It's time to go star-hunting for a true point guard to pair with Victor Wembanyama. Tre Jones looks like a solid backup, but the Spurs need to accelerate the development timeline after Wemby's historic rookie year. And please, no more Jeremy Sochan experiments from Gregg Popovich. Also, let's ramp up Wemby's minutes over the 30-minute threshold. In 30+ minutes this season, he averaged 22 points, 12 rebounds, four assists and a ridiculous five stocks per game.

Sign Immanuel Quickley — quickly. He will become a restricted free agent this summer unless the Raptors extend him a $6.3M qualifying offer. However, his production across 38 games warrants a new, lucrative deal. What's more encouraging is that in 25 games with Scottie Barnes in the lineup, Quickley averaged 17 points with six dimes, four boards and one stock, proving that he's more capable of running the show alongside one of Toronto's prized assets.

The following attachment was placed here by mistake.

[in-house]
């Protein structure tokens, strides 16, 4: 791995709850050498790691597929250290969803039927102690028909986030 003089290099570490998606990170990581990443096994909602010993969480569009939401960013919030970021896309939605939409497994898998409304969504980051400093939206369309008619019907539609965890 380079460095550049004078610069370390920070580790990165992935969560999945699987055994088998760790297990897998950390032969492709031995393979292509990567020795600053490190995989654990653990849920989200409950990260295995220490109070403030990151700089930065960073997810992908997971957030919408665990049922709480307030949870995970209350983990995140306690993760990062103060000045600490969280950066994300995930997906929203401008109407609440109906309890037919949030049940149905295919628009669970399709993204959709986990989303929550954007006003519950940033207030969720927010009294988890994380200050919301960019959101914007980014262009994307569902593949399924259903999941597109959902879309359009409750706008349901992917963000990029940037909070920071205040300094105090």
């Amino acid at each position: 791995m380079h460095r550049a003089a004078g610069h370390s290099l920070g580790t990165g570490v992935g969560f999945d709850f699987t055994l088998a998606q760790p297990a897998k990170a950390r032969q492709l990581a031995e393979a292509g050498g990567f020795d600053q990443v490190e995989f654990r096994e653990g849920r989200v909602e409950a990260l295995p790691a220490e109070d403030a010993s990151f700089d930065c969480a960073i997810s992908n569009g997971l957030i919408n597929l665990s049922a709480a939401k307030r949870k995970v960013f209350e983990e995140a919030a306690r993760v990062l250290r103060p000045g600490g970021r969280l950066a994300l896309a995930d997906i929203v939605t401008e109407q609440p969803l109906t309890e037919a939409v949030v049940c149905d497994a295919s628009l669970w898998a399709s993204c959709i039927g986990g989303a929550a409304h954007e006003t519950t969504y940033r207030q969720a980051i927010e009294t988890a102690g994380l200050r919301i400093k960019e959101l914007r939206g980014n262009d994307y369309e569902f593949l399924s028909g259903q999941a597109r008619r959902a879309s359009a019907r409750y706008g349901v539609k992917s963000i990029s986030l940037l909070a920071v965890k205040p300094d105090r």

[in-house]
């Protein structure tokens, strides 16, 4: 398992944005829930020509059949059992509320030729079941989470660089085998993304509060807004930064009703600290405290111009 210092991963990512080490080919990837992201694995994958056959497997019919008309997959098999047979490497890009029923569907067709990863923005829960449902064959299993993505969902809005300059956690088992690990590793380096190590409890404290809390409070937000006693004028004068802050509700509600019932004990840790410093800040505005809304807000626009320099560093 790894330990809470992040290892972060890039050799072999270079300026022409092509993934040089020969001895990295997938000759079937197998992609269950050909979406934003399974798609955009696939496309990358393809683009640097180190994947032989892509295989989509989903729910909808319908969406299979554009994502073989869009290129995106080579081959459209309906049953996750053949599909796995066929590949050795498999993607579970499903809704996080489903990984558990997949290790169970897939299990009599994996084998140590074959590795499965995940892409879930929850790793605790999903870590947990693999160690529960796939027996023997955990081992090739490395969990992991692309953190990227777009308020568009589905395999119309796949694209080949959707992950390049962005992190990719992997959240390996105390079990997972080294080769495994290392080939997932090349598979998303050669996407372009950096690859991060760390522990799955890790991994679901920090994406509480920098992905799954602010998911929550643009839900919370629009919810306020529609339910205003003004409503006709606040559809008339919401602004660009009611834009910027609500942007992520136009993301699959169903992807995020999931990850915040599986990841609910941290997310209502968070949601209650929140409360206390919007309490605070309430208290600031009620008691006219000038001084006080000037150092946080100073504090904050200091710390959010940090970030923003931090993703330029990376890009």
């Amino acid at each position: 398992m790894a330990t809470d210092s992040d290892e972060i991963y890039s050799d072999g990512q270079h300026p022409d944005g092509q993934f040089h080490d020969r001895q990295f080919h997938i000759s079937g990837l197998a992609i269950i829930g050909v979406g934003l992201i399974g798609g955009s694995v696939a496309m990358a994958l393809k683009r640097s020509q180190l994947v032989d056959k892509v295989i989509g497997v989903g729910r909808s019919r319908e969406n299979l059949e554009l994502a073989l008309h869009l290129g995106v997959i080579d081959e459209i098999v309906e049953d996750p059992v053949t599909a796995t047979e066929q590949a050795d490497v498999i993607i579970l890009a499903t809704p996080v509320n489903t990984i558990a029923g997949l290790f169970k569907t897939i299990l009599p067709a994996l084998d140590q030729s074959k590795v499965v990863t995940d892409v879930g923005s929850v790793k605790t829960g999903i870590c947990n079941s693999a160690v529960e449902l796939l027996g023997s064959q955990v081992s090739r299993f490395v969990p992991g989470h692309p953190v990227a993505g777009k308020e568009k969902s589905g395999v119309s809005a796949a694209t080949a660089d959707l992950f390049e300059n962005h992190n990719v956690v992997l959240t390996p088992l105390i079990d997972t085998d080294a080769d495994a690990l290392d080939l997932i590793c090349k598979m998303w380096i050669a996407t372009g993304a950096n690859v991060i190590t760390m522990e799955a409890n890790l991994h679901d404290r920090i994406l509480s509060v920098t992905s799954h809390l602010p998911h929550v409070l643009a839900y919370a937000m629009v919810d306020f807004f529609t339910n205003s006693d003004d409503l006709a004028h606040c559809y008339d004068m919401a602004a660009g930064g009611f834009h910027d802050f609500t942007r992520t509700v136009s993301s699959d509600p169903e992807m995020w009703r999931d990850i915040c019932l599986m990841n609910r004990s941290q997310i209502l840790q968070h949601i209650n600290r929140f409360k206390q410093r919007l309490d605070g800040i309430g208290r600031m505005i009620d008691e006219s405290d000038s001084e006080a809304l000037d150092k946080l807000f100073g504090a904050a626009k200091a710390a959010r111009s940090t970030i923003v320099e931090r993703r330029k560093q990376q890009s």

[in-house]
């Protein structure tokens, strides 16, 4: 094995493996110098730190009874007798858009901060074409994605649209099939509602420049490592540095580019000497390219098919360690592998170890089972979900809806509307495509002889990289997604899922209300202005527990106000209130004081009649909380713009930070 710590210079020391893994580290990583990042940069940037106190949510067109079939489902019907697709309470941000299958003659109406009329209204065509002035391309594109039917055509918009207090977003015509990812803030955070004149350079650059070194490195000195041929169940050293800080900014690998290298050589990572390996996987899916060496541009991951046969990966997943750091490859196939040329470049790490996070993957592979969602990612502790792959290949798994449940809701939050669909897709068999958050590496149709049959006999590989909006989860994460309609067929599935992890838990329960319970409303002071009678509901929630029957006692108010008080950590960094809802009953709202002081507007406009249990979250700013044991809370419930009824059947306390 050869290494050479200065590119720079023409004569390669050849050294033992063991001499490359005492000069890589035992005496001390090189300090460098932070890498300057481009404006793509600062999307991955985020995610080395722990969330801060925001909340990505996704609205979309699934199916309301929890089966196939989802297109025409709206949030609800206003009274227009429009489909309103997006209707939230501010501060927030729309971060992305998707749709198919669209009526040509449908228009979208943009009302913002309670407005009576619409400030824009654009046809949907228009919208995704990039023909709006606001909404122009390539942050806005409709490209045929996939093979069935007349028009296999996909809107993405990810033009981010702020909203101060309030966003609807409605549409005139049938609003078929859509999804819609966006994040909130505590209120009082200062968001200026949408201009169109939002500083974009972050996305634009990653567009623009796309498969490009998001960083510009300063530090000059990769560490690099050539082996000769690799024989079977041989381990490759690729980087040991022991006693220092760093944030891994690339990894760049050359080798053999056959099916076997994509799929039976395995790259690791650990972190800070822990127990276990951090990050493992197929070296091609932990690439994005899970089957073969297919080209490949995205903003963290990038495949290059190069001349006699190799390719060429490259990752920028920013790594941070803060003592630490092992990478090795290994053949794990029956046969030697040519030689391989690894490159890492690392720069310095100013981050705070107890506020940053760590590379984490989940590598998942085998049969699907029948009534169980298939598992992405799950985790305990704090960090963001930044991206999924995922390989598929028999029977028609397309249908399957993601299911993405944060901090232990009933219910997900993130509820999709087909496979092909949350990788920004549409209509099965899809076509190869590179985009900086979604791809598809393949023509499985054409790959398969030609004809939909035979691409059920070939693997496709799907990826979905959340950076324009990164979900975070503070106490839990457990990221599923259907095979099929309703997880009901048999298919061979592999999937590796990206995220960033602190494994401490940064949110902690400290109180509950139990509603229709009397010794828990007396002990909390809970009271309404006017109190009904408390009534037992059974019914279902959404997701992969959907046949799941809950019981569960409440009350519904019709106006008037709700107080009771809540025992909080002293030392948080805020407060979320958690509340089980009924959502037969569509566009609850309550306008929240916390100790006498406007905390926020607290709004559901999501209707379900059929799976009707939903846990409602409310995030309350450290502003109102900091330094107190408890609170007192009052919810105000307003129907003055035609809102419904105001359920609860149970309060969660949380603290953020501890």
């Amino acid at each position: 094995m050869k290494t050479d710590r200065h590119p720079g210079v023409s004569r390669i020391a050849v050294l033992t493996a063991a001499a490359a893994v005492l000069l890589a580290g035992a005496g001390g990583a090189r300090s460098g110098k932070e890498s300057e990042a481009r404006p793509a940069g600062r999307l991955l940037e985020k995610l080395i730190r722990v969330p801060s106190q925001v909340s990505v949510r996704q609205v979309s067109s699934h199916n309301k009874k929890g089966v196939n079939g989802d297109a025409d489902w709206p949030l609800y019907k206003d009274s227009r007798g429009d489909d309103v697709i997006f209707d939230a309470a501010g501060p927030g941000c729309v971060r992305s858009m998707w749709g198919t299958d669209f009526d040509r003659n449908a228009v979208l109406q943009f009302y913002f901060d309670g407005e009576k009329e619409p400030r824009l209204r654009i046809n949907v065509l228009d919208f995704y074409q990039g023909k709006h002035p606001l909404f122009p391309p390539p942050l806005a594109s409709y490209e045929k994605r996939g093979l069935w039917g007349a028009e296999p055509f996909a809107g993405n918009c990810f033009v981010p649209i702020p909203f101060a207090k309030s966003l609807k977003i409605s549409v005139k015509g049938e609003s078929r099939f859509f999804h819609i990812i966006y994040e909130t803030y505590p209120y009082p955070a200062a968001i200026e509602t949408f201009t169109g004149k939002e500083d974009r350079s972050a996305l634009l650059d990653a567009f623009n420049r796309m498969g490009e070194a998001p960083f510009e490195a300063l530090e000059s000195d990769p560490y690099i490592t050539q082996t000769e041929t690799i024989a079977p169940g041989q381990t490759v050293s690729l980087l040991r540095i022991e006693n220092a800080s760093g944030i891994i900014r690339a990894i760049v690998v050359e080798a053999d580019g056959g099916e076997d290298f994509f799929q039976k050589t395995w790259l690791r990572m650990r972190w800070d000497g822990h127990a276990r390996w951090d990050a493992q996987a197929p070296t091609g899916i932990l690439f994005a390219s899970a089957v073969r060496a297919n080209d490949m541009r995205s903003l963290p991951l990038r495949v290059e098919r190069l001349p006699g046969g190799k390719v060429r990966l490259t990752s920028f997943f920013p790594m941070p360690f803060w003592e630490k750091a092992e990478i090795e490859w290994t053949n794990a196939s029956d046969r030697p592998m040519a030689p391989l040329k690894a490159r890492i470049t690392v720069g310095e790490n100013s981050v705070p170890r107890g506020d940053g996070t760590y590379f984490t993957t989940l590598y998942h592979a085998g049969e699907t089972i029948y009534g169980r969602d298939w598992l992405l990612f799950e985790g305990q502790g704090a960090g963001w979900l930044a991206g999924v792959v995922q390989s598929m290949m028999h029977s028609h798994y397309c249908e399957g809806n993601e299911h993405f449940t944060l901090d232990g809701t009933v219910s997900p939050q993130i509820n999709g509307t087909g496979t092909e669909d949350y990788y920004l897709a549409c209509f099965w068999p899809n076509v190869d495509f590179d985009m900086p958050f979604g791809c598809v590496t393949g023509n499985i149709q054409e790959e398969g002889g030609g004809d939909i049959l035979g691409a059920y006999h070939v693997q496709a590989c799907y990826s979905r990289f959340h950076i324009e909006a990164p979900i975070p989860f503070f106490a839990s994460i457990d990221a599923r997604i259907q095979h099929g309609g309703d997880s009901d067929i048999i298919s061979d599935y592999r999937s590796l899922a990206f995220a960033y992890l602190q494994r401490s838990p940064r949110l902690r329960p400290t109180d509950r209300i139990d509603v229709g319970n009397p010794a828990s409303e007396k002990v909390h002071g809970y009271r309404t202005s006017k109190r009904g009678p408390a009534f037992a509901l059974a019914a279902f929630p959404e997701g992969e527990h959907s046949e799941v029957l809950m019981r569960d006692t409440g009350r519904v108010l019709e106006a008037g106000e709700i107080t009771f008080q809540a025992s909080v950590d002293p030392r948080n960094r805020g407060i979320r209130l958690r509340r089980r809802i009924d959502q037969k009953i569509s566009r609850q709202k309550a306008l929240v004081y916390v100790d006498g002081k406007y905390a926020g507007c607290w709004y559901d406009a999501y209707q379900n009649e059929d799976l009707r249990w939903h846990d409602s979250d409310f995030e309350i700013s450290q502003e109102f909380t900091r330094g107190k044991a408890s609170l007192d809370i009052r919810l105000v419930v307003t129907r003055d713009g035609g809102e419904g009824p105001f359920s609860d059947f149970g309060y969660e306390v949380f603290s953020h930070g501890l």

Invest in their youth movement. The Jazz have draft picks for days and ample cap space to use in the years ahead to form a competitive roster. I expect Danny Ainge to find new homes for John Collins and possibly Jordan Clarkson and Collin Sexton, which could open up big minutes for Walker Kessler, Taylor Hendricks, Brice Sensabaugh and potential All-rookie team honoree Keyonte George.

The Wizards need a reliable anchor in the frontcourt, or they'll continue to be barbeque chicken in the post. The combination of Marvin Bagley III, Richaun Holmes and Tristan Vukčević ain't cutting it. They were in the bottom three in points allowed in the paint and second-chance points this past season, so an upgrade here would drastically help Washington become more competitive next year. Oh, and of course, one of their franchise players actually living up to his lofty four-year, $128 million contract would do wonders for them offensively (looking at you, Jordan Poole).